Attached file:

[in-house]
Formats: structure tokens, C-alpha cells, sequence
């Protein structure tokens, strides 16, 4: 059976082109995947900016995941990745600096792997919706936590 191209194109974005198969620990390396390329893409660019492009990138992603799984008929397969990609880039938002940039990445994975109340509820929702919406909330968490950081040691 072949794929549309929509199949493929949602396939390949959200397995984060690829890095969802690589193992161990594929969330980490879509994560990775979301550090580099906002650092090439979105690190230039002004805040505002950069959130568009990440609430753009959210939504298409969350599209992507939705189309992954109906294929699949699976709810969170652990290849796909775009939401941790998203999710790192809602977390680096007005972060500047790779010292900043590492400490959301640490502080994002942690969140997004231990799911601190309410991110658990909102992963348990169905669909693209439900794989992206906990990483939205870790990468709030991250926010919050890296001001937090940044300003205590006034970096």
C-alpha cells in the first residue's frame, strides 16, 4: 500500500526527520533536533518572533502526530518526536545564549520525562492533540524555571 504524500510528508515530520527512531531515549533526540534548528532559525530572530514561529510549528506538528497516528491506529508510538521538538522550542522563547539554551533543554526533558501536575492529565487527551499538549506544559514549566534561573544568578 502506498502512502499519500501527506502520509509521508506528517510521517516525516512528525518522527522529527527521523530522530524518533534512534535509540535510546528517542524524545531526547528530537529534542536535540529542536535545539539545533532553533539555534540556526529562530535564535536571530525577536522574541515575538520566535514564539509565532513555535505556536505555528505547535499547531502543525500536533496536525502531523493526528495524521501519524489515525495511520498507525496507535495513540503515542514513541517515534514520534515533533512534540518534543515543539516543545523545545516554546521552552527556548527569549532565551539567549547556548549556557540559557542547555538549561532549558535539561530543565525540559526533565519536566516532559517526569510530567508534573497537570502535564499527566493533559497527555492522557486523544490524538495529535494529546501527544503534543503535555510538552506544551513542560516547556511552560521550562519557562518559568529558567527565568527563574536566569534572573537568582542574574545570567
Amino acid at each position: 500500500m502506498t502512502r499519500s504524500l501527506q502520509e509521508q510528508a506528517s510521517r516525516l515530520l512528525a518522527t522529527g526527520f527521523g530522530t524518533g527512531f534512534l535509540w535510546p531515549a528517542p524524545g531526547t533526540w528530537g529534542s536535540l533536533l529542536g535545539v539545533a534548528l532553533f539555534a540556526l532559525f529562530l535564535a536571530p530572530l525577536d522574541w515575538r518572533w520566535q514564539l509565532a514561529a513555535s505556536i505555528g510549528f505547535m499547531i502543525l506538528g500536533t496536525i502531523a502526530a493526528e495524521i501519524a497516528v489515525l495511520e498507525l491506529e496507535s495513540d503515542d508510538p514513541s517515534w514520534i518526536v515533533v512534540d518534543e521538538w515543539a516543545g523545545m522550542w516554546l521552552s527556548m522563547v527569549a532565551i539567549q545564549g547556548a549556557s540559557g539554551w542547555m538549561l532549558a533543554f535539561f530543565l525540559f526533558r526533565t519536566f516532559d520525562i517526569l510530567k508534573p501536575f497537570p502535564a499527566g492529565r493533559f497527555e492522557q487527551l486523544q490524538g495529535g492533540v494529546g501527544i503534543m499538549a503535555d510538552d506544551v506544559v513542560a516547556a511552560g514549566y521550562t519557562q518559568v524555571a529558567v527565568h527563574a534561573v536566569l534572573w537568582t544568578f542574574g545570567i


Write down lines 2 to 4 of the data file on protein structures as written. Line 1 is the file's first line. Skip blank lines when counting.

Formats: structure tokens, C-alpha cells, sequence
């Protein structure tokens, strides 16, 4: 059976082109995947900016995941990745600096792997919706936590 191209194109974005198969620990390396390329893409660019492009990138992603799984008929397969990609880039938002940039990445994975109340509820929702919406909330968490950081040691 072949794929549309929509199949493929949602396939390949959200397995984060690829890095969802690589193992161990594929969330980490879509994560990775979301550090580099906002650092090439979105690190230039002004805040505002950069959130568009990440609430753009959210939504298409969350599209992507939705189309992954109906294929699949699976709810969170652990290849796909775009939401941790998203999710790192809602977390680096007005972060500047790779010292900043590492400490959301640490502080994002942690969140997004231990799911601190309410991110658990909102992963348990169905669909693209439900794989992206906990990483939205870790990468709030991250926010919050890296001001937090940044300003205590006034970096």
C-alpha cells in the first residue's frame, strides 16, 4: 500500500526527520533536533518572533502526530518526536545564549520525562492533540524555571 504524500510528508515530520527512531531515549533526540534548528532559525530572530514561529510549528506538528497516528491506529508510538521538538522550542522563547539554551533543554526533558501536575492529565487527551499538549506544559514549566534561573544568578 502506498502512502499519500501527506502520509509521508506528517510521517516525516512528525518522527522529527527521523530522530524518533534512534535509540535510546528517542524524545531526547528530537529534542536535540529542536535545539539545533532553533539555534540556526529562530535564535536571530525577536522574541515575538520566535514564539509565532513555535505556536505555528505547535499547531502543525500536533496536525502531523493526528495524521501519524489515525495511520498507525496507535495513540503515542514513541517515534514520534515533533512534540518534543515543539516543545523545545516554546521552552527556548527569549532565551539567549547556548549556557540559557542547555538549561532549558535539561530543565525540559526533565519536566516532559517526569510530567508534573497537570502535564499527566493533559497527555492522557486523544490524538495529535494529546501527544503534543503535555510538552506544551513542560516547556511552560521550562519557562518559568529558567527565568527563574536566569534572573537568582542574574545570567